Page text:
News | Apr 5, 2017

Roccor licenses satellite technology from Air Force Research Laboratory

Composite materials improve constellations of small, low orbit satellites

News Article Image of Roccor licenses satellite technology from Air Force Research Laboratory

Two CubeSats are photographed by an Expedition 38 crew member after the deployment by the launcher attached to the end of the Japanese robotic arm. The CubeSats program contains a variety of experiments such as Earth observations and advanced electronics testing. International Space Station solar array panels are at left. Earth's horizon and the blackness of space provide the backdrop for the scene.

A Colorado company providing low-cost, high performance deployable structure and thermal management systems technology for government and commercial space customers, finalized an agreement with Air Force Research Laboratory, Space Vehicles Directorate to license patented High Strain Component technologies.

Aerospace supplier Roccor’s licensing of the technology enables them to build a large number of Solar Array Deployment Systems to support networks of small telecommunications satellites in space.

Roccor recently moved into a facility in Longmont, which allows for high volume production of the company’s high strain component boom. The boom uses AFRL’s technology in controlling the release mechanism and kinematic mounts while in space, enabling deployment of solar arrays and electrical energy generation to power the constellation via the solar panels.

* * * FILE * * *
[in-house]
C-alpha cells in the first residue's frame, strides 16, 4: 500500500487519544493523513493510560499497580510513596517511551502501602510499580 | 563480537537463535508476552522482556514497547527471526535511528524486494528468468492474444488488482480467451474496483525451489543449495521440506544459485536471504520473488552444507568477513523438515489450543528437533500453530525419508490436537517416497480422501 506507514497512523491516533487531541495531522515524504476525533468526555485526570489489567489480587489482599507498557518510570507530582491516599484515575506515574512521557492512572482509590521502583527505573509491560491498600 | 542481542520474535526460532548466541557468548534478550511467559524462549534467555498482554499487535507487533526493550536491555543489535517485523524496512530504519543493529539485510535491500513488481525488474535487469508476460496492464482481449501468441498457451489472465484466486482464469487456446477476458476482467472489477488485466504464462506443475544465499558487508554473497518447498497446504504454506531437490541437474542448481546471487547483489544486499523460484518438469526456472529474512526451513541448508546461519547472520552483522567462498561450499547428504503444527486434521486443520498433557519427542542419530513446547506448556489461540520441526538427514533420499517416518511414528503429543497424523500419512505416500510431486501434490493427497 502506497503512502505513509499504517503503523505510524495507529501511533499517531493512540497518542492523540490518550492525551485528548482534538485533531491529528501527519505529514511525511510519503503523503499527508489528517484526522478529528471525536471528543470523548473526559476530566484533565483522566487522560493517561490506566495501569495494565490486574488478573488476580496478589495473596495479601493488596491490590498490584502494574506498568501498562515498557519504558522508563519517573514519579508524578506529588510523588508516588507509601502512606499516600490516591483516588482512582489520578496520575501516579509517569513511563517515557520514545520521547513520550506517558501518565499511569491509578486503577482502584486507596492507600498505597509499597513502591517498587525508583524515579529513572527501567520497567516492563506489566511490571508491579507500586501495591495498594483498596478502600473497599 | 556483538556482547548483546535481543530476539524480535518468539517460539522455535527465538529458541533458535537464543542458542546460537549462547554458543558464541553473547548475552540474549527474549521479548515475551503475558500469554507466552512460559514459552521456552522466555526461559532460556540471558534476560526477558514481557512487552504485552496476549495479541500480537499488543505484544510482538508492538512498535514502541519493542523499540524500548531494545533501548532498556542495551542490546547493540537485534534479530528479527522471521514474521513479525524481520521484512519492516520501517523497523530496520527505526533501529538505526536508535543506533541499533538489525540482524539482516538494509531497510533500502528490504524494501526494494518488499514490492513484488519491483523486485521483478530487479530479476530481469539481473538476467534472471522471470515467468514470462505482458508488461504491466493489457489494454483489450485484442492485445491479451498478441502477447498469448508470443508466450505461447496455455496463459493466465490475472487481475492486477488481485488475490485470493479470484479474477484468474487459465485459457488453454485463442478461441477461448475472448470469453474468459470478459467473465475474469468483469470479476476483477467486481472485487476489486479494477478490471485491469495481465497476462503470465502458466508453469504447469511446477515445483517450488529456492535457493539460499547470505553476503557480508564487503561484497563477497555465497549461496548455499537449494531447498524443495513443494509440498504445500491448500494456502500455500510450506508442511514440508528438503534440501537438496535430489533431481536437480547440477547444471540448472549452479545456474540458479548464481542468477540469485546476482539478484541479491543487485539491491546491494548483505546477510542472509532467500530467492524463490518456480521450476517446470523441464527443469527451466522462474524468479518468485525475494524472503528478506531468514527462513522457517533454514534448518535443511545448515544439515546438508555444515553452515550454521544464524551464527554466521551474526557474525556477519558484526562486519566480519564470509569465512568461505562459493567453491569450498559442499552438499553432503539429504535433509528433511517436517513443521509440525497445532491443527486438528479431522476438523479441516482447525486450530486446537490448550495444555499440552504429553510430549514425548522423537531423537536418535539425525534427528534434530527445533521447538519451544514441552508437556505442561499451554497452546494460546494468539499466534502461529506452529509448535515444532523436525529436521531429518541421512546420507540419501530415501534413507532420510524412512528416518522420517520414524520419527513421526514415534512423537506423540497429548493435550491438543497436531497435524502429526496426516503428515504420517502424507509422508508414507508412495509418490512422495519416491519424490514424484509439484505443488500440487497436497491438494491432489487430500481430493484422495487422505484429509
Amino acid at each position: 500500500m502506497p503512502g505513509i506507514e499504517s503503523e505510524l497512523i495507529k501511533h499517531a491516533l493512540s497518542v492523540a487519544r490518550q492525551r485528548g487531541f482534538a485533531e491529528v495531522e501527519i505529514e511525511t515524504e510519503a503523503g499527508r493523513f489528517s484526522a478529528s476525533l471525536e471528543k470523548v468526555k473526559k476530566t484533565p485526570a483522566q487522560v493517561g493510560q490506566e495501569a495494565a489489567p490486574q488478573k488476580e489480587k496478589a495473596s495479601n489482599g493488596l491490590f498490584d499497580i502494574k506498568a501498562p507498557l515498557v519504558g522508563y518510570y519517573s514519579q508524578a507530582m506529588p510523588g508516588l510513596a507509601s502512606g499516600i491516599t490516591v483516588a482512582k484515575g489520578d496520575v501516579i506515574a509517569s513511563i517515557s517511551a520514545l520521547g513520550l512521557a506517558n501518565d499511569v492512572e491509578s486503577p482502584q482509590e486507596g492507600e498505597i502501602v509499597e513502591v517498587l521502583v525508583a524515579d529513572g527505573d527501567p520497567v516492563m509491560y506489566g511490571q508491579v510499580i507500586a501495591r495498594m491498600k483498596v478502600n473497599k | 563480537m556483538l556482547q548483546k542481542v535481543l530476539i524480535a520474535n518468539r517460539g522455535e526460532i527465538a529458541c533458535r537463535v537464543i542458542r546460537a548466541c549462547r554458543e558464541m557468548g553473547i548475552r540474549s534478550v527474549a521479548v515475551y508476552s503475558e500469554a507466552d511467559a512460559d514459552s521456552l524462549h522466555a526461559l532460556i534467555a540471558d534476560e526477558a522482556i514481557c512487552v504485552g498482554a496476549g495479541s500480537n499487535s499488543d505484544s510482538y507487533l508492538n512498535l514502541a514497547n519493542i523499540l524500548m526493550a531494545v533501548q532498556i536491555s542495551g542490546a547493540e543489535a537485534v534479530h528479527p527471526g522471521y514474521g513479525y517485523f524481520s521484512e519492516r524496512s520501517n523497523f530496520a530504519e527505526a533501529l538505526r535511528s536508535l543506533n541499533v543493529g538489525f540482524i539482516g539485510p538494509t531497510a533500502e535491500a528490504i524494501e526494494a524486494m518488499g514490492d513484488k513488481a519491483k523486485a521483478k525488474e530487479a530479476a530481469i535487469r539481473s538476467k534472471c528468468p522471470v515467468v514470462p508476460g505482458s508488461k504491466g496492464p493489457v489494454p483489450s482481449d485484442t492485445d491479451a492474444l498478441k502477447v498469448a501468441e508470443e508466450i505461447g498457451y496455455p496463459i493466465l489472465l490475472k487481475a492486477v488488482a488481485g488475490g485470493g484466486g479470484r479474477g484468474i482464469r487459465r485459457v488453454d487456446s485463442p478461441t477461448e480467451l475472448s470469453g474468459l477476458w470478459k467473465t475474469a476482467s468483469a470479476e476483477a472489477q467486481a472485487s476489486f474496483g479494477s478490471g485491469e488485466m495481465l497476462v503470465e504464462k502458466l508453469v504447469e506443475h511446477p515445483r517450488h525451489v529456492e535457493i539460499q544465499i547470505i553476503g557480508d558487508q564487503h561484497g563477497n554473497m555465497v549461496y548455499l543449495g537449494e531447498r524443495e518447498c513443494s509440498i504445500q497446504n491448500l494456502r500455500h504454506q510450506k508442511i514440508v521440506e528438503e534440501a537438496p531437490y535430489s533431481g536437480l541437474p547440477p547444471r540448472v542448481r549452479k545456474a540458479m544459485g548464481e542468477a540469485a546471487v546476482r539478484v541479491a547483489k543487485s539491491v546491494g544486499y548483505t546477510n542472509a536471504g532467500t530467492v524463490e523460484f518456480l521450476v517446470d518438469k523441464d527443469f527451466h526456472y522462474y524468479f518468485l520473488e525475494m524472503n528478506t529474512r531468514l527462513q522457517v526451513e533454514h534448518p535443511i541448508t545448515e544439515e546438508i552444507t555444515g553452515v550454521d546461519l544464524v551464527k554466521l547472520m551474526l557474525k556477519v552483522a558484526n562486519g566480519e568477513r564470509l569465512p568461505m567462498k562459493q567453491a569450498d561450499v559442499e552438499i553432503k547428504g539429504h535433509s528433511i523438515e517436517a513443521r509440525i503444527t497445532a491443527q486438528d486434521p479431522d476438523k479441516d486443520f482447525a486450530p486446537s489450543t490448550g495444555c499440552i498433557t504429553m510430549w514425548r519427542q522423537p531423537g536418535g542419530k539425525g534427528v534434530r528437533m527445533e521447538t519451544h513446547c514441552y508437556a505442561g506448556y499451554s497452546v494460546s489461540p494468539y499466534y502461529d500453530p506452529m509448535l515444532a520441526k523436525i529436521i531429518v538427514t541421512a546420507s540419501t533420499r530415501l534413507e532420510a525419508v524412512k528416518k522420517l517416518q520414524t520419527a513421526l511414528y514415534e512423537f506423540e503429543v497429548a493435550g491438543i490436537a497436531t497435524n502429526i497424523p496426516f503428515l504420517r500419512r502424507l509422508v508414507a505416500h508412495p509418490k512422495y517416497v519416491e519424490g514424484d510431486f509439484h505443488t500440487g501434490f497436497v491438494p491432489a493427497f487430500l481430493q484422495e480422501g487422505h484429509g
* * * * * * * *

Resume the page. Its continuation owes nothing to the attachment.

This mass production of the solar arrays is the foundation for large constellation support. The high strain component technology is also being used for a number of other customer applications including deployable hinges and antenna systems for other commercial and military customers.

ir Force Research Laboratory scientist Paul Hausgen demonstrates deploying the composite Roll-OutSolar Array slit-tube boom.

Air Force Research Laboratory scientist Paul Hausgen demonstrates deploying the composite Roll-Out Solar Array slit-tube boom, a technology which revolutionizes how satellites are powered. (Anita Collins/AFRL)

“AFRL’s HSC technology allows us to provide a more competitive deployable system solution based on performance and cost as compared to traditional mechanical systems,” said Doug Campbell, Roccor’s President & CEO. “This agreement with AFRL demonstrates the Air Force’s commitment to supporting small business and fostering greater industry growth for both commercial and government organizations.”

Roccor’s work with AFRL represents a technology transfer agreement used by the Air Force to share government developed engineering related to design or manufacturing activities with external, non-DoD partners.

The Air Force Technology Transfer Program was created to ensure Air Force science and engineering activities are transferred or intentionally shared with state and local governments, academia and industry. The exchange of knowledge, expertise, equipment, and testing facilities leverages the Department of Defense’s investment in research and development.

“Our relationship with Roccor is a prime example of the AFRL working directly with local companies to transition fundamental research to the private sector to support advancement of the industry as a whole,” said Matthew Fetrow of AFRL.

TechLink, DoD’s national partner in technology transfer, assisted Roccor’s president in preparing the patent license application.

“Transferring DoD technology to the private sector helps fill capability gaps for civilian and government clients,” said Joan Wu-Singel, senior technology manager at TechLink. “It also helps grow the economy and create jobs.”


Related video: Roccor demonstrates its space camera boom

Headshot Image of Joan Wu-Singel, CLP

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